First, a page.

Looking at Five Generations of a Single Dutch Family to Understand the Genetics of Violence

Photo by Pixabay

A short piece published in BBC Magazine explored the science of whether murderers are born or made. A British neurocriminologist named Adrian Raine has made a career out of studying the brains of violent criminals. Raine was the first person to conduct a brain imaging study on murderers, and has since scanned the brains of numerous homicidal individuals, looking for similarities. Raine’s brain scanning studies found two similarities in the brains of nearly all his participants: 1) reduced activity in the pre-frontal cortex, which means less emotional impulse control, and 2) over activation of the part of the brain that controls our emotions, called the amygdala. According to the BBC, Raine’s study suggests that ” that murderers have brains that make them more prone to rage and anger, while at the same time making them less able to control themselves.” Childhood abuse could be a factor because of the damage it can cause to the brain, particularly to the pre-frontal cortex. But, as the BBC put it, “only a small proportion of those who have a terrible childhood grow up to become murderers,” which brings us to the next possibility: genetics. Are there genetic factors that predispose us to crime?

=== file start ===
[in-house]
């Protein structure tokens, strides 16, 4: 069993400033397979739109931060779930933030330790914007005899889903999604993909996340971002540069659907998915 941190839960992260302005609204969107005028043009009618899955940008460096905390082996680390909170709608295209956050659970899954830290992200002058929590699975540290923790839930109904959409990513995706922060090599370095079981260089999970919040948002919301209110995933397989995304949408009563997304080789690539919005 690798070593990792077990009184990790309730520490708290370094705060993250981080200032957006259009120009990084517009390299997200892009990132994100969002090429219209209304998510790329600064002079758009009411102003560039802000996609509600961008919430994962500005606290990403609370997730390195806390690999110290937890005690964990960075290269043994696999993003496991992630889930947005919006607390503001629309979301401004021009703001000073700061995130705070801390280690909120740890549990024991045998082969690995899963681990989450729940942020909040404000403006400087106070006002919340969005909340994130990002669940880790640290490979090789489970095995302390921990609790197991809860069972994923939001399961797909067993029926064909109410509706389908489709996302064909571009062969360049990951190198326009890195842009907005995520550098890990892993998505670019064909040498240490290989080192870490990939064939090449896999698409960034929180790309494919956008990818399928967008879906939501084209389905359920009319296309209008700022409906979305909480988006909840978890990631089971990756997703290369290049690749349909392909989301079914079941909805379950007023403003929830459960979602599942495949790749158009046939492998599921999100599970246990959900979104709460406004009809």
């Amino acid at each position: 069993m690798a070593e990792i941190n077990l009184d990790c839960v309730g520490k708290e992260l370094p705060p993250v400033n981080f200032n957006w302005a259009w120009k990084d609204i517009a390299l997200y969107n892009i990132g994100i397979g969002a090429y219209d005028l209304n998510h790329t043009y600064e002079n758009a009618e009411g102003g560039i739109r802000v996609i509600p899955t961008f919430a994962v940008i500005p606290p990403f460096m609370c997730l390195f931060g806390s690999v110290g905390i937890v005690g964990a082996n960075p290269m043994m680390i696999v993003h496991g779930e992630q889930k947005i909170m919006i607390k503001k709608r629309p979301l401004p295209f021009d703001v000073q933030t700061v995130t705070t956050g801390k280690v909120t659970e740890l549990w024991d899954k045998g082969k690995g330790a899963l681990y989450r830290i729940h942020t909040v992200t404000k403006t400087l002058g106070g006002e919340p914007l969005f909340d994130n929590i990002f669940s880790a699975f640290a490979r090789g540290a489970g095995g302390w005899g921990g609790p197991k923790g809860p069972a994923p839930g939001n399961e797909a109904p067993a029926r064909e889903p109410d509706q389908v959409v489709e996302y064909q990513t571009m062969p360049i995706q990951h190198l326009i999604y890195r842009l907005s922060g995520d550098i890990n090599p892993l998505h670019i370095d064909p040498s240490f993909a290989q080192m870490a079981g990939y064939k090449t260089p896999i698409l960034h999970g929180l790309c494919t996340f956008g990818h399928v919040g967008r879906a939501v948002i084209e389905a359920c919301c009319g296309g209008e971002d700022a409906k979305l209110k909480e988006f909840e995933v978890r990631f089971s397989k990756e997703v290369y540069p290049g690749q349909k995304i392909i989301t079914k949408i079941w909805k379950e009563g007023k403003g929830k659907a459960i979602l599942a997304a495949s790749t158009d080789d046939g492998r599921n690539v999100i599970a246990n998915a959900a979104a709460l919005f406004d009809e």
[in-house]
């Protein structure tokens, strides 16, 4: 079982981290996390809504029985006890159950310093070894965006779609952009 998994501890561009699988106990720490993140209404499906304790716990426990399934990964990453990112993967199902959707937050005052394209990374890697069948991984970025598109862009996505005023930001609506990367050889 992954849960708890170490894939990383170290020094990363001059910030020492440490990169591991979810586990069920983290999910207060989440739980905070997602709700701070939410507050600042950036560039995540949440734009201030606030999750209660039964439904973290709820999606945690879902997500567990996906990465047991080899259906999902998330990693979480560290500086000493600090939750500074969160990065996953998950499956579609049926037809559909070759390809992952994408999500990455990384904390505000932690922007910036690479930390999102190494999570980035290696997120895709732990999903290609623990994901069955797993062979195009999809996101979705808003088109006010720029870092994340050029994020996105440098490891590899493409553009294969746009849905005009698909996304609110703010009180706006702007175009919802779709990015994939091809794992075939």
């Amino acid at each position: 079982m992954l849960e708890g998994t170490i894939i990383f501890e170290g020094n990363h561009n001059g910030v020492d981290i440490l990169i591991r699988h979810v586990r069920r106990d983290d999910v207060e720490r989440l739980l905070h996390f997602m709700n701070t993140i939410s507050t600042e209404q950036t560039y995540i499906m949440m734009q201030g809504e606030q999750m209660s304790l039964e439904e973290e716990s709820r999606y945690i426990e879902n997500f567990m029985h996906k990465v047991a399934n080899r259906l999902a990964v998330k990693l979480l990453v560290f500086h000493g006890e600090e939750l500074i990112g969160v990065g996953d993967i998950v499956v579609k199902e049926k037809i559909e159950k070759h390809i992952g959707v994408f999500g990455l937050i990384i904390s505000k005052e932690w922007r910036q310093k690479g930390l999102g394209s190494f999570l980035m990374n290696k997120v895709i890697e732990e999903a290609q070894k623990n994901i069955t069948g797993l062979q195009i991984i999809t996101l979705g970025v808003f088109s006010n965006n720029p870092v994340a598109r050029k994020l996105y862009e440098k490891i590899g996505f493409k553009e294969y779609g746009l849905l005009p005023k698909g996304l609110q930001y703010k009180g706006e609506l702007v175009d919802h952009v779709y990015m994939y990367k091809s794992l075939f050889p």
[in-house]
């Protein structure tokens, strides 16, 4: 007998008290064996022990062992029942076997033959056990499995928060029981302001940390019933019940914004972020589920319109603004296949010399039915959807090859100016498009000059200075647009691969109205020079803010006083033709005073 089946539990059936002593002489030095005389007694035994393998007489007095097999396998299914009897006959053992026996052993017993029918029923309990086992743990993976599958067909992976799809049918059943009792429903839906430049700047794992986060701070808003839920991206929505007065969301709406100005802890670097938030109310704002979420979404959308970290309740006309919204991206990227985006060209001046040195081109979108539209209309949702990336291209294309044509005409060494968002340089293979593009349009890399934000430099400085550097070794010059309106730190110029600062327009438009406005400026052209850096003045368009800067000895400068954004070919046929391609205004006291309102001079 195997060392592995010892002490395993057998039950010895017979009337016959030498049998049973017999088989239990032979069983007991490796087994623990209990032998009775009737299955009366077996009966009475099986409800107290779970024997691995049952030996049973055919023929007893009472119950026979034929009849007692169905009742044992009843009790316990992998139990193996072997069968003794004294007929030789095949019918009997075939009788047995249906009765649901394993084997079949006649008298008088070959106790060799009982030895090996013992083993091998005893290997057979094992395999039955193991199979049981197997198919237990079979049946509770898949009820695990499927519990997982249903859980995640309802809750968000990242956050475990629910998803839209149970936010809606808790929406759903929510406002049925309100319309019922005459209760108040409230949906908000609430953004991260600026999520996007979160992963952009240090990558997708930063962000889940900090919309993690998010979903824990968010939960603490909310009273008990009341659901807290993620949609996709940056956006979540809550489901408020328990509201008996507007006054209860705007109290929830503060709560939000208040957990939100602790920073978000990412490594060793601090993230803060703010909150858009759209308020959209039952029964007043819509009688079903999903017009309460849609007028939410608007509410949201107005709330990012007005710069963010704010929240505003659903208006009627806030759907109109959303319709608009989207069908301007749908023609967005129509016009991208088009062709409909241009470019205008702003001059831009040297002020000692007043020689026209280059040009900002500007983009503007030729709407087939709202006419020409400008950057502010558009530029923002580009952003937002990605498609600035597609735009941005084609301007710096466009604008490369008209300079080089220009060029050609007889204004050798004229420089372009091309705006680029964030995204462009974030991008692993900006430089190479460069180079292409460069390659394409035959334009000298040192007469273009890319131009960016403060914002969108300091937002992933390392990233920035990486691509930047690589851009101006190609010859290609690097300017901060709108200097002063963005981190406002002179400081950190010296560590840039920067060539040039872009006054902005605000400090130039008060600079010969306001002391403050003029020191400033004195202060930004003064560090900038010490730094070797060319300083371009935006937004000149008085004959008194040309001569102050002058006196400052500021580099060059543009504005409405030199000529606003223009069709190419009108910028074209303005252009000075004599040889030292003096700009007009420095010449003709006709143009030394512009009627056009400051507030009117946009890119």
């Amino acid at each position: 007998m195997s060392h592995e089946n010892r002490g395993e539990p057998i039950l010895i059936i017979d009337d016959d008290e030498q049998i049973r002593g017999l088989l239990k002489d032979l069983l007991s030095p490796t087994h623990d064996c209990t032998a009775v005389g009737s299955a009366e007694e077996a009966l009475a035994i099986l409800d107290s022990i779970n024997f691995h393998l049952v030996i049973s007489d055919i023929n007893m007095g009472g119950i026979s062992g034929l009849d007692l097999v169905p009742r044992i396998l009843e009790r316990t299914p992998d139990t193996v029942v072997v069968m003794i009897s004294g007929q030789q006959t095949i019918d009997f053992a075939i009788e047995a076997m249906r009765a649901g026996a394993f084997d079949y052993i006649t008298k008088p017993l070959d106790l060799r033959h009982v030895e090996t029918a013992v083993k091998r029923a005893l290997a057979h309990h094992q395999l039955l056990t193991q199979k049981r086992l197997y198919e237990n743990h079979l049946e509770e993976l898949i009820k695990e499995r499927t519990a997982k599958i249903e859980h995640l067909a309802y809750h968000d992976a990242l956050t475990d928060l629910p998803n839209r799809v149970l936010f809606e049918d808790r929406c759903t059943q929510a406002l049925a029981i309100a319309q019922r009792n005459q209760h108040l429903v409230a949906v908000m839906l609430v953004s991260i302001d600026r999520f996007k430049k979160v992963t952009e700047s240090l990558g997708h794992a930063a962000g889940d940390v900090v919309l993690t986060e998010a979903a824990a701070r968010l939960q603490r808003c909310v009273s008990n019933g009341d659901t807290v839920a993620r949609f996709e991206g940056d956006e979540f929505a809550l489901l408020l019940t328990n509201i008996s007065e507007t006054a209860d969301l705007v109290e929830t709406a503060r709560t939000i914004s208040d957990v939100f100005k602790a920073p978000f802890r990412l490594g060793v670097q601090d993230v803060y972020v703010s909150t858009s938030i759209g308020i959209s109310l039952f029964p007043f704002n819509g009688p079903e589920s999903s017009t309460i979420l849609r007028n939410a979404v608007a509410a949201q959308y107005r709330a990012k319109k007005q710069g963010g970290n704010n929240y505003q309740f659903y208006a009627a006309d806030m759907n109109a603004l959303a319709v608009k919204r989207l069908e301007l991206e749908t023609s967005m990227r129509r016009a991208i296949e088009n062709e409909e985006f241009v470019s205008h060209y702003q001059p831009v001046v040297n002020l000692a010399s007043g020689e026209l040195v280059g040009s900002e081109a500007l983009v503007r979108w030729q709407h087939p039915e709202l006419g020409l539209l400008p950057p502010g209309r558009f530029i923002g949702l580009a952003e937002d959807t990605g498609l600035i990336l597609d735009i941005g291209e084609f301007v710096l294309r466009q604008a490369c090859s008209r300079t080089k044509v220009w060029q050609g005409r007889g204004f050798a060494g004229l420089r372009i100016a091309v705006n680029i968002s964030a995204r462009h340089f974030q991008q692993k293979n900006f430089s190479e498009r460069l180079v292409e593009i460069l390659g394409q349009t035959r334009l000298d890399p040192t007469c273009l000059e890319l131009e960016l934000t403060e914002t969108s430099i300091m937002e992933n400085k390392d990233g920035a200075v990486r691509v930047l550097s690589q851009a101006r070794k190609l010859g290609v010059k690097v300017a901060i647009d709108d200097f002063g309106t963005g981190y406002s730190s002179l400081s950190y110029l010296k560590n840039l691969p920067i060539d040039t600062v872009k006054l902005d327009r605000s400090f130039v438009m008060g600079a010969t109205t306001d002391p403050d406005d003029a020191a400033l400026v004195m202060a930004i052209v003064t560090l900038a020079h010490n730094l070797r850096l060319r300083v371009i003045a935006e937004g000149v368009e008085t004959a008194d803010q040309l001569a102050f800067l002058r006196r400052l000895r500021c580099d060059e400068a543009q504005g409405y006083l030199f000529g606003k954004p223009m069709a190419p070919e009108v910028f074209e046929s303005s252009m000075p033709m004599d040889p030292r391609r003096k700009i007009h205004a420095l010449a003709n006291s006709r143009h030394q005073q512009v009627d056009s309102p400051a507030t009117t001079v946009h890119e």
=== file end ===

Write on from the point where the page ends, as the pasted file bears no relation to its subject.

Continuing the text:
A breakthrough came in 1993 with a family in the Netherlands where all the men had a history of violence. Fifteen years of painstaking research revealed that they all lacked the same gene.

This gene produces an enzyme called MAOA, which regulates the levels of neurotransmitters involved in impulse control. It turns out that if you lack the MAOA gene or have the low-activity variant you are predisposed to violence. This variant became known as the warrior gene.

About 30% of men have this so-called warrior gene, but whether the gene is triggered or not depends crucially on what happens to you in childhood.

The research in question was conducted by Han Brunner, a Dutch geneticist working out of a teaching hospital in the Netherlands’ oldest city. Brunner’s research was first published in Science in October 1993, and that same month Sarah Richardson wrote about it for Discover magazine in an article entitled “Violence in the Blood.” Richardson’s piece is fascinating, especially in its explanation of how the geneticists used different clues to determine the origin of the aggressive behavior. This is how it begins: